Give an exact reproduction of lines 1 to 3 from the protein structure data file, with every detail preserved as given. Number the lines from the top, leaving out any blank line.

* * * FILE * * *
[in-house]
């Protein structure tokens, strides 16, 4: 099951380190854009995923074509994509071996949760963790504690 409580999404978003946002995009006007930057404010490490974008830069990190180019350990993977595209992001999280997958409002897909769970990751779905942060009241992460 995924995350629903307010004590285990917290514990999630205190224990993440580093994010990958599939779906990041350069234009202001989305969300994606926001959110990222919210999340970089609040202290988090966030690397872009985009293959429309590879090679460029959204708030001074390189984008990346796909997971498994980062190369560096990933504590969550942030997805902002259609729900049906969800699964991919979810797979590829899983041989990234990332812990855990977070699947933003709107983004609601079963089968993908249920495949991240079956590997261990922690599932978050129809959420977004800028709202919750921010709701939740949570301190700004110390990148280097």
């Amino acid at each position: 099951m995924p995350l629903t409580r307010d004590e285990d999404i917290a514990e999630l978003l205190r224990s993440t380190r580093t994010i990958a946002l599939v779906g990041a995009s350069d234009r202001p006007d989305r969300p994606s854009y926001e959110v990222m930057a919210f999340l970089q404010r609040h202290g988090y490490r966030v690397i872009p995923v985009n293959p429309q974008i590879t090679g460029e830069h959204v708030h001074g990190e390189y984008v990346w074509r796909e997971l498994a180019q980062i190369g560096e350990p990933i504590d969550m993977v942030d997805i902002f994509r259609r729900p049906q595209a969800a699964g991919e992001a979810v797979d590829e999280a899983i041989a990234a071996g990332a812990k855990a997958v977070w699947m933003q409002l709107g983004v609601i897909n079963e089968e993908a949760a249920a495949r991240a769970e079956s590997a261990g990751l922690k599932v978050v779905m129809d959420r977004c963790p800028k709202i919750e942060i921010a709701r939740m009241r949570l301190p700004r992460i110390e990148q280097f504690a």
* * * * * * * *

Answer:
[in-house]
């Protein structure tokens, strides 16, 4: 099951380190854009995923074509994509071996949760963790504690 409580999404978003946002995009006007930057404010490490974008830069990190180019350990993977595209992001999280997958409002897909769970990751779905942060009241992460 995924995350629903307010004590285990917290514990999630205190224990993440580093994010990958599939779906990041350069234009202001989305969300994606926001959110990222919210999340970089609040202290988090966030690397872009985009293959429309590879090679460029959204708030001074390189984008990346796909997971498994980062190369560096990933504590969550942030997805902002259609729900049906969800699964991919979810797979590829899983041989990234990332812990855990977070699947933003709107983004609601079963089968993908249920495949991240079956590997261990922690599932978050129809959420977004800028709202919750921010709701939740949570301190700004110390990148280097």
């Amino acid at each position: 099951m995924p995350l629903t409580r307010d004590e285990d999404i917290a514990e999630l978003l205190r224990s993440t380190r580093t994010i990958a946002l599939v779906g990041a995009s350069d234009r202001p006007d989305r969300p994606s854009y926001e959110v990222m930057a919210f999340l970089q404010r609040h202290g988090y490490r966030v690397i872009p995923v985009n293959p429309q974008i590879t090679g460029e830069h959204v708030h001074g990190e390189y984008v990346w074509r796909e997971l498994a180019q980062i190369g560096e350990p990933i504590d969550m993977v942030d997805i902002f994509r259609r729900p049906q595209a969800a699964g991919e992001a979810v797979d590829e999280a899983i041989a990234a071996g990332a812990k855990a997958v977070w699947m933003q409002l709107g983004v609601i897909n079963e089968e993908a949760a249920a495949r991240a769970e079956s590997a261990g990751l922690k599932v978050v779905m129809d959420r977004c963790p800028k709202i919750e942060i921010a709701r939740m009241r949570l301190p700004r992460i110390e990148q280097f504690a």